If they know that God does not condemn all divorce but only treacherous divorce, they will be much better positioned to make biblically informed decisions about their marriages.
The mistranslation of Malachi 2:16 has generated a load of malarkey (exaggerated or foolish talk usually intended to obscure, mislead, deceive or impress; nonsense; bunkum; empty rhetoric). Malachi-malarkey. Okay, I know that’s not the greatest pun, but humor me. 🙂
We need to stop saying “God hates divorce.”
The saying “God hates divorce” is unbiblical and unjust. It stigmatizes people who have divorced on valid grounds.
If you have never been divorced, you probably will not grasp how deep this stigma can be. It can cause profound and long-lasting guilt and self-condemnation. It besmirches anyone who divorces on valid biblical grounds: victims of domestic abuse; victims of unjust abandonment; the innocent party in adultery, and those who have chosen to divorce porn addicts, child abusers, thieves and murderers.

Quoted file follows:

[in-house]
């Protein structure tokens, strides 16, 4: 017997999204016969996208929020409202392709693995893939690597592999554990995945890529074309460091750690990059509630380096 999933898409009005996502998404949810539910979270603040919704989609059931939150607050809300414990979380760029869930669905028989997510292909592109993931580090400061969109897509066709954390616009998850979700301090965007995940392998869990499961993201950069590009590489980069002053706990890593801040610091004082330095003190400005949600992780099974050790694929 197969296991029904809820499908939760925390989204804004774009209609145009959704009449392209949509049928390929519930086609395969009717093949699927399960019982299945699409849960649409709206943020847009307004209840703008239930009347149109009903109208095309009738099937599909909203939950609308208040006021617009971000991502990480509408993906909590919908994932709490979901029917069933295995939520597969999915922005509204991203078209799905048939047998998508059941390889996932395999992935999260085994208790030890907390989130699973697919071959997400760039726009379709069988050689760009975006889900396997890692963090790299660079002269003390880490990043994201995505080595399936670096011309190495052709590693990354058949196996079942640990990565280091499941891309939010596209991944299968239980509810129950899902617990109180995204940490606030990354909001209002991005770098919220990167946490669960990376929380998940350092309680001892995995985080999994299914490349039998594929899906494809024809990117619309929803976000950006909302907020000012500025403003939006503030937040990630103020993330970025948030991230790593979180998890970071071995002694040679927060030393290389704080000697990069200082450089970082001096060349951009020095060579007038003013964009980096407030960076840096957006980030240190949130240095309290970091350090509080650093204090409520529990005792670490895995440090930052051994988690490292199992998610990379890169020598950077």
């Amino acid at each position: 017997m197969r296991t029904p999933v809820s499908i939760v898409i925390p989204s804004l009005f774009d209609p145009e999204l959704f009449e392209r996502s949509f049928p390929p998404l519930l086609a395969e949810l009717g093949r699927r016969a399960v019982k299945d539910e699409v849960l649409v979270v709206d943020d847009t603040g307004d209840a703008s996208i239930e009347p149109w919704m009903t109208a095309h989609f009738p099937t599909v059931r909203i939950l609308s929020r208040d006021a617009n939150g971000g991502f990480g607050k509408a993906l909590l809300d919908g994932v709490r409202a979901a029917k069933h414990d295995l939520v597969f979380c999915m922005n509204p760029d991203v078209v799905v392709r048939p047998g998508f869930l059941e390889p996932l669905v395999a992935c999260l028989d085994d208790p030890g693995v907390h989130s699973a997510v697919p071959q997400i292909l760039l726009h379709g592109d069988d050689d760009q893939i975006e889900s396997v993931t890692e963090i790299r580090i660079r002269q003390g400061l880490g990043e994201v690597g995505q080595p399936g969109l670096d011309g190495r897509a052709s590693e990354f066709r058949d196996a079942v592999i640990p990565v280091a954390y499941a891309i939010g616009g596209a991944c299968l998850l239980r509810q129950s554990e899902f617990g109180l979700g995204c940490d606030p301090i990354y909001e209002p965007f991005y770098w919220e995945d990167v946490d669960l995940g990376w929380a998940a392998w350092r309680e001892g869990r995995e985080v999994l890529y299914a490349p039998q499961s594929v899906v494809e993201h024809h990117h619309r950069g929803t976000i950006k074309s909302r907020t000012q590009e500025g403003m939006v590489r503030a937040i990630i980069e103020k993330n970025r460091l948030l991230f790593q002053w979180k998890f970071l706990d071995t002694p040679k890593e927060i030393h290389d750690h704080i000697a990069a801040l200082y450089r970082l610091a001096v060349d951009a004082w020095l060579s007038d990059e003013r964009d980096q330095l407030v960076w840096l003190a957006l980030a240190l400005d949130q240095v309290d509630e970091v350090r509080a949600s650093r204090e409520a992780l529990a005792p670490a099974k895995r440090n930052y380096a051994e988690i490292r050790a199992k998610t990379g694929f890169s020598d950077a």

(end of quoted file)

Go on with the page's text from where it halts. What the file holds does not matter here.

Victims of domestic abuse or other violations of the marriage covenant can be trapped in horrible marriages for a whole range of reasons. Let’s remove one of those reasons by banning the unscriptural slogan “God hates divorce”.
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Here are the three modern Bible translations of Malachi 2:16 that accurately convey that the verb ‘hates’ is third person, not first person:
Holman Christian Standard –
Update: In 2017 the HCSB was revised and renamed the Christian Standard Version – CSB. You can read the CSB online here.
“If he hates and divorces his wife,” says the Lord God of Israel, “he covers his garment with injustice,” says the Lord of Hosts.
“The man who hates and divorces his wife,” says the LORD, the God of Israel, “does violence to the one he should protect,” says the LORD Almighty.
English Standard (ESV)
“For the man who does not love his wife but divorces* her,” says the Lord, the God of Israel, “covers his garment with violence,” says the Lord of hosts.
* Hebrew: who hates and divorces
For Further Reading
The Bible does Allow Divorce for Domestic Abuse — guest post by Barbara Roberts at restoredrelationships.org